Lessons learned from Crossrail Learning Legacy - a must for project management professionals
Bijgewerkt op: 14 jun.
There is loads of literature of what can be learned from past projects, so to build better projects in the future. There is one project, Crossrail (the biggest infrastructure project in Europe and the largest infrastructure investment in the UK in a generation), which, back in 2015, decided that everyone would benefit if the lessons from this mega megaproject would be made available to the rest of the world. 🌍 Public money had made this information possible and so it should be shared in public. And so the website Crossrail Learning Legacy came into existence. According to the site: 'The Crossrail Learning Legacy is the collation and dissemination of good practice, lessons learned and innovation from the Crossrail construction programme aimed at raising the bar in industry and showcasing UK PLC.
The Crossrail Learning Legacy aims to share knowledge and insight, through means such as case studies and technical papers providing lessons and recommendations to help others. Documents and templates that were used successfully on the Crossrail programme are provided to be ‘pinched with pride’ by other projects. The Learning Legacy also showcases the experts behind the delivery of the Crossrail programme.'
This invaluable website centers around 12 themes, ranging from Project and Programme Management to Information Management & Technology and includes 840 items, some of which still published in 2023. These items include Case studies, Technical papers, research papers, good practice documents, datasets, and video- and audiofiles.
To give an example, from the micro report on Crossrail's Key Performance Indicators it appears that an impressive feature of Crossrail's drive at successful completion of the project was the establishment of four key objectives on the project:
1. Are we safe?
2. Are we on time?
3. Are we within funding?
4. Are we world class?
Subsequently, these four objectives were used as a driving force in the complete supply chain of the project. Starting from the annual reporting, down to the establishment of KPIs for Crossrail's Key Partners and Contractors, it all contributed to the demonstration of the fact that the alignment of objectives between the client and its key partners is an effective driver of behaviours and outcomes. A key lesson in effective project management. The below table is taken from that article.
This method of effectively and dynamically forecasting the impact of measures taken on the performance of the project's KPIs in the next periods is a perfect example of how dynamic scheduling, risk management and performance management processes should go hand in hand.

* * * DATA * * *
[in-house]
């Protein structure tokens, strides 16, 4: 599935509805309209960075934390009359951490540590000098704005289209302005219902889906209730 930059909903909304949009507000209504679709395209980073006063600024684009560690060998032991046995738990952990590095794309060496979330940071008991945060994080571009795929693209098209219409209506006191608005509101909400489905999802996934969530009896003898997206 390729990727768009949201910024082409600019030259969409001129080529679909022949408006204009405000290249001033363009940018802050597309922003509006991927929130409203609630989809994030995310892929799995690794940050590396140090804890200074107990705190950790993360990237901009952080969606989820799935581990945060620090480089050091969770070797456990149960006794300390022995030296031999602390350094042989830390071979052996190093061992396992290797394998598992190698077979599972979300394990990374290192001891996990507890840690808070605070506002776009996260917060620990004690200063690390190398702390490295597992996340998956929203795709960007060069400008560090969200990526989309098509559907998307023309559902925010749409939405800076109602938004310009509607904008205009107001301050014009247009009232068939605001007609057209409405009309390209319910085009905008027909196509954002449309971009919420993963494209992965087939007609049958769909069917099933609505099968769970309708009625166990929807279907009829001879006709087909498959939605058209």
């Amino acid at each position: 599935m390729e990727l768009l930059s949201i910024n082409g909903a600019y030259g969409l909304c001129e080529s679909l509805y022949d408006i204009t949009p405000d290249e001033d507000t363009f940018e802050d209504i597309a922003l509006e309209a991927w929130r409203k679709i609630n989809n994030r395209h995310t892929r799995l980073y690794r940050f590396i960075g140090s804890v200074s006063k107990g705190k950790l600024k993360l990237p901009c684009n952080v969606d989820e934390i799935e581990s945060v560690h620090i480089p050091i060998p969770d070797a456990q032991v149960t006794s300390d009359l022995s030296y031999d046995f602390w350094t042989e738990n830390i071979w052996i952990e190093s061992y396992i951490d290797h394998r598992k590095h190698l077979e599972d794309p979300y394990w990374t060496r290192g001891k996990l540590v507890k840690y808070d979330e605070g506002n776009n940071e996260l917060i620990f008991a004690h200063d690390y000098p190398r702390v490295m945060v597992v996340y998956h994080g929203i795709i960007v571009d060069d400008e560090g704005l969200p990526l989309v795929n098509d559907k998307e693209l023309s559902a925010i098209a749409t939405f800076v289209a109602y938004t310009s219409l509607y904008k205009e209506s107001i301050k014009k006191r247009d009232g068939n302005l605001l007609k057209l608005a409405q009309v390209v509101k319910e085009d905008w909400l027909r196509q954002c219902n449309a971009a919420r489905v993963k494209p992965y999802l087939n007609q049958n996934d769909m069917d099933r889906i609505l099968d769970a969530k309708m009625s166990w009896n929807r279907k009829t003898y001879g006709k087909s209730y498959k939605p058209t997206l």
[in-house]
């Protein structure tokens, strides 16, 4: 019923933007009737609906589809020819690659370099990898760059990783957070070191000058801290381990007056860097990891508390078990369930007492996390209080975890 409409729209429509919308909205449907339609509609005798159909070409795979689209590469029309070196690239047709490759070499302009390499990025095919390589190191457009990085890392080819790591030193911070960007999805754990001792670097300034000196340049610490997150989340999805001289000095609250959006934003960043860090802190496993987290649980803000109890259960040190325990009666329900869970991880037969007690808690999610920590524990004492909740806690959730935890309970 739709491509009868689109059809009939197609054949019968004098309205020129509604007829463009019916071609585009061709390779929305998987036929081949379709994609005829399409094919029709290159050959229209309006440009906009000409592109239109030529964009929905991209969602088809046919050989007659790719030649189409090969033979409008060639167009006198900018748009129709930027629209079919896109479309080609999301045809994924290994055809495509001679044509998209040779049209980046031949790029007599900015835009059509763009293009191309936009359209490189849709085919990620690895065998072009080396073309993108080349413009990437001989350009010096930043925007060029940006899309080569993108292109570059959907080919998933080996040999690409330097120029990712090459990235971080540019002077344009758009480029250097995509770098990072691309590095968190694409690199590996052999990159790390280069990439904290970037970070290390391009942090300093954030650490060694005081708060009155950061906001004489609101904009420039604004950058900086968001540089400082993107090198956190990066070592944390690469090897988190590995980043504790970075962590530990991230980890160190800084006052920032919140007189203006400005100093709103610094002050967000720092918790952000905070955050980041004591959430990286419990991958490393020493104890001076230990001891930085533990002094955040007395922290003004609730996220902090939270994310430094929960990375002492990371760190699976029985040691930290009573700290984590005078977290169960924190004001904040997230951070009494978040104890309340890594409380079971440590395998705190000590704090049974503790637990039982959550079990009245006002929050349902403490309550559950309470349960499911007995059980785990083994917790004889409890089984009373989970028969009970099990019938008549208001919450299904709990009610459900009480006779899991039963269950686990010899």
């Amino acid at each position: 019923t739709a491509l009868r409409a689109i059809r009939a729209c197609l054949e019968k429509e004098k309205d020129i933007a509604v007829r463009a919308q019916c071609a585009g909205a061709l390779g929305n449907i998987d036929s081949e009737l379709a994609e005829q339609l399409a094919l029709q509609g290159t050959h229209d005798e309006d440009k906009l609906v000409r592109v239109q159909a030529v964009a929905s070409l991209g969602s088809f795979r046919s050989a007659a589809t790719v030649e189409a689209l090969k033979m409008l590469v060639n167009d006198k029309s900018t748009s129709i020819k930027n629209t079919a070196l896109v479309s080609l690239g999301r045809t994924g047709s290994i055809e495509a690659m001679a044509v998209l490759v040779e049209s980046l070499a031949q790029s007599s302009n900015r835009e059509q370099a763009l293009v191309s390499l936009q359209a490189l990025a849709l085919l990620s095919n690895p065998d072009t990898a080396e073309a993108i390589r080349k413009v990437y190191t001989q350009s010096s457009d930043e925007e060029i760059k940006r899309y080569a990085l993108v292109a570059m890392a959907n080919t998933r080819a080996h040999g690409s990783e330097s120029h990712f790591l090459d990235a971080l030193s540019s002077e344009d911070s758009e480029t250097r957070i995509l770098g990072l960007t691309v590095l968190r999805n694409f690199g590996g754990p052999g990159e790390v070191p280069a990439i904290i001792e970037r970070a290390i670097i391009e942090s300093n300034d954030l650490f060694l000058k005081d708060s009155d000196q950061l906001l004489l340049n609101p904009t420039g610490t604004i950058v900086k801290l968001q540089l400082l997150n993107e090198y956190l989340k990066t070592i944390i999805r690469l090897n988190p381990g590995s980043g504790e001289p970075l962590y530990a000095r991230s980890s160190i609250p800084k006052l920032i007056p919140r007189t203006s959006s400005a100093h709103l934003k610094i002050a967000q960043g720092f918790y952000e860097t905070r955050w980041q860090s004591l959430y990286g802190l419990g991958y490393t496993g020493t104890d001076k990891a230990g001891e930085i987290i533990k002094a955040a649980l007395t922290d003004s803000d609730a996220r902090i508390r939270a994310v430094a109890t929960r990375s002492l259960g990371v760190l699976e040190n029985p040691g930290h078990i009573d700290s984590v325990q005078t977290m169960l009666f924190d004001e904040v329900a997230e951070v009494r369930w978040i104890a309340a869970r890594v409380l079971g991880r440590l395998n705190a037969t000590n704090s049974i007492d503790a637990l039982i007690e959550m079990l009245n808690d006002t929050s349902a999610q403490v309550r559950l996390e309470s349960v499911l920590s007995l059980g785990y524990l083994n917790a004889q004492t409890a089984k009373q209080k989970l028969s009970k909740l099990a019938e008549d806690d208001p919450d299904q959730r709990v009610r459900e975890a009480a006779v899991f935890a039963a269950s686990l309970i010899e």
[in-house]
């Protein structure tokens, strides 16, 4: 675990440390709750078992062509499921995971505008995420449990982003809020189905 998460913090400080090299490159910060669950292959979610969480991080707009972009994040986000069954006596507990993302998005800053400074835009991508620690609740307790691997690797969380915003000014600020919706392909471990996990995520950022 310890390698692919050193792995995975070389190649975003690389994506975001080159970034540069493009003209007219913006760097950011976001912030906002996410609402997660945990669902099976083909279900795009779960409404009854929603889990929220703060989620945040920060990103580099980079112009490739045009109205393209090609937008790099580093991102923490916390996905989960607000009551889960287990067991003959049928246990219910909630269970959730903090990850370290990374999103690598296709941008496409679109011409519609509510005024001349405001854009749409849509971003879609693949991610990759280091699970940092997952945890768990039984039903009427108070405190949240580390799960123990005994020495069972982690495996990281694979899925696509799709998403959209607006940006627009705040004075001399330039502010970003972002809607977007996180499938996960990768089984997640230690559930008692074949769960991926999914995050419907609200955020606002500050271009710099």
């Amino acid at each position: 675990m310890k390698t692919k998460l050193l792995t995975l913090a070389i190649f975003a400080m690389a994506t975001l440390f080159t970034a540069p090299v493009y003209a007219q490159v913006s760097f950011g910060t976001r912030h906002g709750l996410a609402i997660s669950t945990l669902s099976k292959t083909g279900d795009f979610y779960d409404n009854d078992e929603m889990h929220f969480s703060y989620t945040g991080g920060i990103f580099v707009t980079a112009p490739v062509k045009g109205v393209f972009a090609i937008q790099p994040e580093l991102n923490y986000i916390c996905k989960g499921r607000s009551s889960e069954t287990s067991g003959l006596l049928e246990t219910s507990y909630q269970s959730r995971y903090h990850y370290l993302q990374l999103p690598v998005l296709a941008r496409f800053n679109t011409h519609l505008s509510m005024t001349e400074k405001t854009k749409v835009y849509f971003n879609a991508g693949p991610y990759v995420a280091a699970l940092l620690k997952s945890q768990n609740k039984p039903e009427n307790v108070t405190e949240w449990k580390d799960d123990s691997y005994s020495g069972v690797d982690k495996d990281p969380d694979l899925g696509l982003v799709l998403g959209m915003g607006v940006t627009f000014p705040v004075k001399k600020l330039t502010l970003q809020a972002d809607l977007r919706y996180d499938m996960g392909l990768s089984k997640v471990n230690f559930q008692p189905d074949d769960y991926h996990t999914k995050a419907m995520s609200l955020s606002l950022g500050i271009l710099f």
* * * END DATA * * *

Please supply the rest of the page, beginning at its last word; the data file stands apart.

Another interesting example of lessons to be found on this website is about the use of the NEC3 contract documentation.
An innovative future of the NEC3 (and NEC4) suite is the Early Warning Notice Contract Procedure ('EWN'), a procedure which incentivises the contract participants to keep track of all events which may be looming at the horizon and which may give rise to issues as extra time and costs if not properly mitigated. According to a very interesting research paper 'Early Warning Notice Contract Procedure: Improving its use on large infrastructure projects' by Terry Smith, '... whilst the EWN procedure has been welcomed by the construction sector and is a positive step forward, its use on large, complex infrastructure programmes can lead to problems of creating an administrative burden due to notices being required for a broad range of ‘matters’. This is compounded by contractual sanctions for failure to use the EWN procedure which can result in the intent of the procedure being transformed from risk management to commercial protection. These issues can lead to negative behaviours which tarnish the collaborative ethos of the contract and the EWN procedure.'
Yet another great article on the Learning Legacy Website is the Case Study by Rob Jones and Ally Salisbury on Collaboration at Crossrail. Collaboration is a topic which attracts a lot of attention from a wide variety of academic disciplines, ranging from cultural anthropology, organisational development and project management to the legal sector. It touches upon such themes as Trust (divided into operational trust and moral trust), leadership, aligned goals, organisational effectiveness, the contract, and such further themes as complexity, pride, conflict ('Some participants specifically referred to the need to engage in constructive conflict. The failure of a previous attempt at collaboration ‘partnering’ was attributed to the creation of a false environment where conflict was seen as inappropriate and discouraged. Rather than avoiding conflict, it should be possible to discuss points of difference without being disrespectful or inappropriate'), resilience, antecedents.
And this is only the tip of the iceberg. There are further lessons to be found on procurement, permitting, land and property, health and safety, environment, engineering, operations, human resources, external; affairs and innovation, apart from project and programme management and information management and technology, earlier mentioned.
For all those, involved in the preparation of any sizeable project, digging into the Crossrail Learning Legacy trove of important studies and lessons is a must!